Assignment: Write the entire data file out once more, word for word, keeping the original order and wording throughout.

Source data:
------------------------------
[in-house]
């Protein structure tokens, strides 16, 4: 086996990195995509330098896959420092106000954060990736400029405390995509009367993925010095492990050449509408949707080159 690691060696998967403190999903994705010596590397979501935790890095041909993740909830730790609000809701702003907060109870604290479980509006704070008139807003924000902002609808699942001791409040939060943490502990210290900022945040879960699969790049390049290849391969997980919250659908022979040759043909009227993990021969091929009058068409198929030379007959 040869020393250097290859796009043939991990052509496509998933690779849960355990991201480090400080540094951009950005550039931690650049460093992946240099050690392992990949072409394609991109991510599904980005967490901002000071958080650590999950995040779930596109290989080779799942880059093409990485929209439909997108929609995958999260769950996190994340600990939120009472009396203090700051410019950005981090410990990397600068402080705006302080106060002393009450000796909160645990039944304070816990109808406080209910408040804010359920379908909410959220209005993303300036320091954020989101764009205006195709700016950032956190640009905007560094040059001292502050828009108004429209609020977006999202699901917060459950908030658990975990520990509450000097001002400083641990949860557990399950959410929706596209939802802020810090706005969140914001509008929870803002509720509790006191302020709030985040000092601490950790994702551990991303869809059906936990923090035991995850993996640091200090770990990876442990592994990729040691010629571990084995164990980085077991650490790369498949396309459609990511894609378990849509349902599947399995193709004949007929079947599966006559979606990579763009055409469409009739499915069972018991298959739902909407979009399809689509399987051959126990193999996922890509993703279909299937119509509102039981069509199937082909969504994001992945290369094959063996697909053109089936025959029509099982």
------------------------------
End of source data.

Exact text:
[in-house]
């Protein structure tokens, strides 16, 4: 086996990195995509330098896959420092106000954060990736400029405390995509009367993925010095492990050449509408949707080159 690691060696998967403190999903994705010596590397979501935790890095041909993740909830730790609000809701702003907060109870604290479980509006704070008139807003924000902002609808699942001791409040939060943490502990210290900022945040879960699969790049390049290849391969997980919250659908022979040759043909009227993990021969091929009058068409198929030379007959 040869020393250097290859796009043939991990052509496509998933690779849960355990991201480090400080540094951009950005550039931690650049460093992946240099050690392992990949072409394609991109991510599904980005967490901002000071958080650590999950995040779930596109290989080779799942880059093409990485929209439909997108929609995958999260769950996190994340600990939120009472009396203090700051410019950005981090410990990397600068402080705006302080106060002393009450000796909160645990039944304070816990109808406080209910408040804010359920379908909410959220209005993303300036320091954020989101764009205006195709700016950032956190640009905007560094040059001292502050828009108004429209609020977006999202699901917060459950908030658990975990520990509450000097001002400083641990949860557990399950959410929706596209939802802020810090706005969140914001509008929870803002509720509790006191302020709030985040000092601490950790994702551990991303869809059906936990923090035991995850993996640091200090770990990876442990592994990729040691010629571990084995164990980085077991650490790369498949396309459609990511894609378990849509349902599947399995193709004949007929079947599966006559979606990579763009055409469409009739499915069972018991298959739902909407979009399809689509399987051959126990193999996922890509993703279909299937119509509102039981069509199937082909969504994001992945290369094959063996697909053109089936025959029509099982």